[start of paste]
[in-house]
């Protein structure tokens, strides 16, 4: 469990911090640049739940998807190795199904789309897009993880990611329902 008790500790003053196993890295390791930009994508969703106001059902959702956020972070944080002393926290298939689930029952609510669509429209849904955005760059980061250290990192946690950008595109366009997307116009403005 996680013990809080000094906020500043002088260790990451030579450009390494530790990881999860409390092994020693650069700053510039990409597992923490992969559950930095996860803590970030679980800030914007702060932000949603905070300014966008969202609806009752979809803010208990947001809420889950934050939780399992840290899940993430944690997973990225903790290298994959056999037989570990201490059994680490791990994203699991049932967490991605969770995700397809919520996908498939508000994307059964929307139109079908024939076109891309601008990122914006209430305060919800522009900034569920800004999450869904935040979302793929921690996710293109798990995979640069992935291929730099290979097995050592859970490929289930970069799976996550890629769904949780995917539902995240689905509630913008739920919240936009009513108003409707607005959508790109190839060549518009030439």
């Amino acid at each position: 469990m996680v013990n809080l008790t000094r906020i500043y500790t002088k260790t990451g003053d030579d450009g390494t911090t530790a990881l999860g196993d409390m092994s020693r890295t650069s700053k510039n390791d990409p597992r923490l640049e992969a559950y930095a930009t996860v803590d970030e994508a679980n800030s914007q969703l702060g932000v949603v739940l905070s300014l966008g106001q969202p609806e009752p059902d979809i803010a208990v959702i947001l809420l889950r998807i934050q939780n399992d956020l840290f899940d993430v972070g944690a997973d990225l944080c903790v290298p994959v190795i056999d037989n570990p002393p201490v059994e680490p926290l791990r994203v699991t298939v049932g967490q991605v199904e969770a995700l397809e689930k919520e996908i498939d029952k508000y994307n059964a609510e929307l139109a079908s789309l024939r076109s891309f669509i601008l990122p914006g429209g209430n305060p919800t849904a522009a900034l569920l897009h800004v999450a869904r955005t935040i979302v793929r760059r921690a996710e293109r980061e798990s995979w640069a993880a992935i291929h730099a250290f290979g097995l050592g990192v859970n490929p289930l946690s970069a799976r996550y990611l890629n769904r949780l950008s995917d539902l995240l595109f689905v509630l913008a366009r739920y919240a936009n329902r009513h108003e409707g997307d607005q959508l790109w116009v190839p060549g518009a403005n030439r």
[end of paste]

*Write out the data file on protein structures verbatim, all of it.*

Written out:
[in-house]
């Protein structure tokens, strides 16, 4: 469990911090640049739940998807190795199904789309897009993880990611329902 008790500790003053196993890295390791930009994508969703106001059902959702956020972070944080002393926290298939689930029952609510669509429209849904955005760059980061250290990192946690950008595109366009997307116009403005 996680013990809080000094906020500043002088260790990451030579450009390494530790990881999860409390092994020693650069700053510039990409597992923490992969559950930095996860803590970030679980800030914007702060932000949603905070300014966008969202609806009752979809803010208990947001809420889950934050939780399992840290899940993430944690997973990225903790290298994959056999037989570990201490059994680490791990994203699991049932967490991605969770995700397809919520996908498939508000994307059964929307139109079908024939076109891309601008990122914006209430305060919800522009900034569920800004999450869904935040979302793929921690996710293109798990995979640069992935291929730099290979097995050592859970490929289930970069799976996550890629769904949780995917539902995240689905509630913008739920919240936009009513108003409707607005959508790109190839060549518009030439």
């Amino acid at each position: 469990m996680v013990n809080l008790t000094r906020i500043y500790t002088k260790t990451g003053d030579d450009g390494t911090t530790a990881l999860g196993d409390m092994s020693r890295t650069s700053k510039n390791d990409p597992r923490l640049e992969a559950y930095a930009t996860v803590d970030e994508a679980n800030s914007q969703l702060g932000v949603v739940l905070s300014l966008g106001q969202p609806e009752p059902d979809i803010a208990v959702i947001l809420l889950r998807i934050q939780n399992d956020l840290f899940d993430v972070g944690a997973d990225l944080c903790v290298p994959v190795i056999d037989n570990p002393p201490v059994e680490p926290l791990r994203v699991t298939v049932g967490q991605v199904e969770a995700l397809e689930k919520e996908i498939d029952k508000y994307n059964a609510e929307l139109a079908s789309l024939r076109s891309f669509i601008l990122p914006g429209g209430n305060p919800t849904a522009a900034l569920l897009h800004v999450a869904r955005t935040i979302v793929r760059r921690a996710e293109r980061e798990s995979w640069a993880a992935i291929h730099a250290f290979g097995l050592g990192v859970n490929p289930l946690s970069a799976r996550y990611l890629n769904r949780l950008s995917d539902l995240l595109f689905v509630l913008a366009r739920y919240a936009n329902r009513h108003e409707g997307d607005q959508l790109w116009v190839p060549g518009a403005n030439r």